There are three Battleplans in the book. The first, Storming the Gate (though it does not actually have a gate, funnily enough…) sees the forces of Order rushing forward to claim the back end of the defender’s territory.


The next, Securing a Foothold, has the attacker’s surrounded within the fortress as the defender’s launch a counterattack.


Finally, To Kill a King is a direct attack upon Archaon – though the Everchosen is going to be tough to defeat, as he can use 3 Command Abilities every round, and has access to any and all that his underlings have!


Beyond the Battleplans, the real point of interest in this book for many will be the new Battalions. Having seen the 40k-equivalent of this book, I was expecting some very sizeable Battalions which require a number of models that most gamers will simply not have – however, while they are large, they are not completely undoable.

The Swords of Chaos, for example, depicts the First Circle of the Varanguard, and requires at least three units. Not sure I am desperate to paint that many Varanguard, but I can see others will. Especially as the Battalion means they can re-roll hit rolls of 1, which basically means they will almost never miss!


The Everchosen’s Menagerie is a good one, and I think I will be using this Battalion in one of my own games. It is formed from a Bloodstoker leading any five Monsters you like (they cannot have riders), so you can unleash your Slaughterbrutes, Cockatrices, Hydras, Great Spined Chaos Beasts… whatever you like!

The Knights Imperius is one of those Battalions that is almost in reach – it reqStardrake (easy enough), and at least two Drakesworn Templars. If someone has a full Extremis Chamber, I can see them having one Templar alongside their Lord-Celestant, but two… Maybe not.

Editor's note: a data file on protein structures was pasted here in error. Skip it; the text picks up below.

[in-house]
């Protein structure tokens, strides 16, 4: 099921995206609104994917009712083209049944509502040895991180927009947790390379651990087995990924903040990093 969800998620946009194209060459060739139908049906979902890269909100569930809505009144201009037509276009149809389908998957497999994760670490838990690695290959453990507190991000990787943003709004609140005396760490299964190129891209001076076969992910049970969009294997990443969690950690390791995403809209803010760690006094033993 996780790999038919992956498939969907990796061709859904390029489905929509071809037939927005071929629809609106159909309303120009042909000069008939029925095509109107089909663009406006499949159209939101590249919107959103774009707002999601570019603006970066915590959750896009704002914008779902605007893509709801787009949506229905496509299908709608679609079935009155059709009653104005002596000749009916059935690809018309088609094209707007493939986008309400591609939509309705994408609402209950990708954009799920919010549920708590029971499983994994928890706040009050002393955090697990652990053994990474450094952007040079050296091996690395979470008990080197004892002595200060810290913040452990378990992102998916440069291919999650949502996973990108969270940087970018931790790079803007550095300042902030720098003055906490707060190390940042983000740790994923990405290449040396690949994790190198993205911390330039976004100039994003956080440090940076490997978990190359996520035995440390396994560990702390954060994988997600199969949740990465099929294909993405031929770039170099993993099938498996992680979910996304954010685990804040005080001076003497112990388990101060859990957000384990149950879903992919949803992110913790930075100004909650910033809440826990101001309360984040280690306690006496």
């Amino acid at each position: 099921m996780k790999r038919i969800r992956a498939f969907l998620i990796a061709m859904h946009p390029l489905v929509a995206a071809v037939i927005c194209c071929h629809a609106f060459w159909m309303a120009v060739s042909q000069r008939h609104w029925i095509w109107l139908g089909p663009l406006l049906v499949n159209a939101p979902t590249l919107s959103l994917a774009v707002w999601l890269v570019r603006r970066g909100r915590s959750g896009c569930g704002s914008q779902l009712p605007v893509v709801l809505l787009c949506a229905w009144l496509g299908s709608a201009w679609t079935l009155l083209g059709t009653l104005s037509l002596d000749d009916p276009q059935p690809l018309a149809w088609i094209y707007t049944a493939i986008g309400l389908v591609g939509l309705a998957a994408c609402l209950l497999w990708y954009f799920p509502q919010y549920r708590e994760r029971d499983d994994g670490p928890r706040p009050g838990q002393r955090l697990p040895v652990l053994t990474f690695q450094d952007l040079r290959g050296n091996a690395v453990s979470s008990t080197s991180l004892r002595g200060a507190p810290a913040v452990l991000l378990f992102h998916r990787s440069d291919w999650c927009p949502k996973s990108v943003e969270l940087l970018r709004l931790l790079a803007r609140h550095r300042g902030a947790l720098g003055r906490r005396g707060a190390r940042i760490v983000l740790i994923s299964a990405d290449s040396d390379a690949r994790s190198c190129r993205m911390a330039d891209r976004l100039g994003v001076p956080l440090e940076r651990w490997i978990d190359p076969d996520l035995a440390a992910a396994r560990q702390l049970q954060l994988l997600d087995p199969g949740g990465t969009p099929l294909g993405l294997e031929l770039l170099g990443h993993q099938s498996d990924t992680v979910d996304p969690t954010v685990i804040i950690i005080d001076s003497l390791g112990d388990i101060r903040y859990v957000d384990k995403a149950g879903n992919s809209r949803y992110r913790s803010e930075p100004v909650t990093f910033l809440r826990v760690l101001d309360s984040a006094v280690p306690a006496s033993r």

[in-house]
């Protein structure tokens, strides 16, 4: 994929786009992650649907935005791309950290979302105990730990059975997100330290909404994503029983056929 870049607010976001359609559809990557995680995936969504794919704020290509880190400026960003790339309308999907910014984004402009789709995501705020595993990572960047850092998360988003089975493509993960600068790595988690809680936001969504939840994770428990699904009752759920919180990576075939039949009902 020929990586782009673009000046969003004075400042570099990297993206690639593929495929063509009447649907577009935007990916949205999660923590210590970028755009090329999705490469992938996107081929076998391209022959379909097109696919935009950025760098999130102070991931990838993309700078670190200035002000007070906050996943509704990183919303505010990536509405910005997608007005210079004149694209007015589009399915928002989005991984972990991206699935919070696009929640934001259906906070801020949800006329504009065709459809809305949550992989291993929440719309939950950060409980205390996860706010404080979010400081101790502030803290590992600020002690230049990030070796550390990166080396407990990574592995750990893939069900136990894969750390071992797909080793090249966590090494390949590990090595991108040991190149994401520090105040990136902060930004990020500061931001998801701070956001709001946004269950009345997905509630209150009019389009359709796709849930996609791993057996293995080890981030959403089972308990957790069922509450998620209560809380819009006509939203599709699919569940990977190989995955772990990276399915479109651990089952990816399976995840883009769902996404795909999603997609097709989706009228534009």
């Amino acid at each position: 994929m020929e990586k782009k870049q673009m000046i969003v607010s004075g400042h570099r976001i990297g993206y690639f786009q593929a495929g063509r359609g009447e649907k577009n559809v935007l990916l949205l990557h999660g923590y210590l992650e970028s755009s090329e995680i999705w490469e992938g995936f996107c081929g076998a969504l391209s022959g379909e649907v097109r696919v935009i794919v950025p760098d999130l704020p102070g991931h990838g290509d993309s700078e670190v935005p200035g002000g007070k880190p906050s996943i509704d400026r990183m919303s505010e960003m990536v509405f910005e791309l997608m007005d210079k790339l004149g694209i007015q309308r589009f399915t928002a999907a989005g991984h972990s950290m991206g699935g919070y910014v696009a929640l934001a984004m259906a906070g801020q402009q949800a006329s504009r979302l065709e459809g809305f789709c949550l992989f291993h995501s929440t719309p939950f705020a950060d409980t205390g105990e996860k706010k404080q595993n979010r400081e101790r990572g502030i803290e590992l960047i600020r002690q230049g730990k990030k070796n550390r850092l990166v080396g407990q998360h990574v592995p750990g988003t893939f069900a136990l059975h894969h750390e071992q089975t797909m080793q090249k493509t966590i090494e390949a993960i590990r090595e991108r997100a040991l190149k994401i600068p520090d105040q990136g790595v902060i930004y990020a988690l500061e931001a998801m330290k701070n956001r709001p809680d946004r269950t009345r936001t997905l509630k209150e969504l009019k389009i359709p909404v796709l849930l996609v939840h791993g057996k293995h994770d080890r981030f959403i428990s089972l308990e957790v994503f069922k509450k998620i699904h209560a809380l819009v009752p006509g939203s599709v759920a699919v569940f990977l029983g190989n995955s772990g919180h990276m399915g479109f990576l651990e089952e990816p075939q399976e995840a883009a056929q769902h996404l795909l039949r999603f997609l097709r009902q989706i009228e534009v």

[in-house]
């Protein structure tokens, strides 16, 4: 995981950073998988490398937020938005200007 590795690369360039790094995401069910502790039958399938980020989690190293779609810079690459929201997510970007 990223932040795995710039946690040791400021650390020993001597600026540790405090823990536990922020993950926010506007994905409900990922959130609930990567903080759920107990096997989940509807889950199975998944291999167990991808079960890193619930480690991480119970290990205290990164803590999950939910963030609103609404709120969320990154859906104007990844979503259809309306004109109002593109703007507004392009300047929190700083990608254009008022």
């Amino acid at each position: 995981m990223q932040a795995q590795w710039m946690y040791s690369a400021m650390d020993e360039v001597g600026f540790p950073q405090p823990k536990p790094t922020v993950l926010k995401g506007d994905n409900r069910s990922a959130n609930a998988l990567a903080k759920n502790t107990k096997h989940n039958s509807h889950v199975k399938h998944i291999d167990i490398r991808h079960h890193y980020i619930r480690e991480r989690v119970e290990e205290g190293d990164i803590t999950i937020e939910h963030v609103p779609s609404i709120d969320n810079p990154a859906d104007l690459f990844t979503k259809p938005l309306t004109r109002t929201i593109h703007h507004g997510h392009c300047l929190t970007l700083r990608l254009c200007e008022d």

Mind you, if they went for the full Drakesworn Battalion in the Battletome, they will already have the models needed for the Knights Imperius!


The Hammerfall Brotherhood may be the Battalion that veers most towards being out of reach for the average gamer – the Celestant-Prime leading five (and up to ten!) Retributor retinues. I think you would have to really love hammers to have that many Retributors without having made some into Decimators or Protectors.

The Fyrestorm Pack may be an easy one, formed of any three Magmadroths of your choice, in return for which you get re-rolls on the beasts’ magma-breaths.



And that is Ironwarp Citadel! It is not a long book by any means, nor is it in any way essential, even if you are a dedicated follower of the Realmgate Wars story line. I get the sense that it is intended as a bit of fun, really, concentrated on one set of battles that were ancillary to the main campaign anyway.

What I am saying is, don’t get angry that GW only released it via Warhammer World! You are not missing out as such, and it really is just a bit of icing on the Realmgate Wars cake. Collectors are going to want a copy, and they have the eBay route to fall back on.

Overall, I liked this book for what it is, but don’t consider it a major addition to the Age of Sigmar line.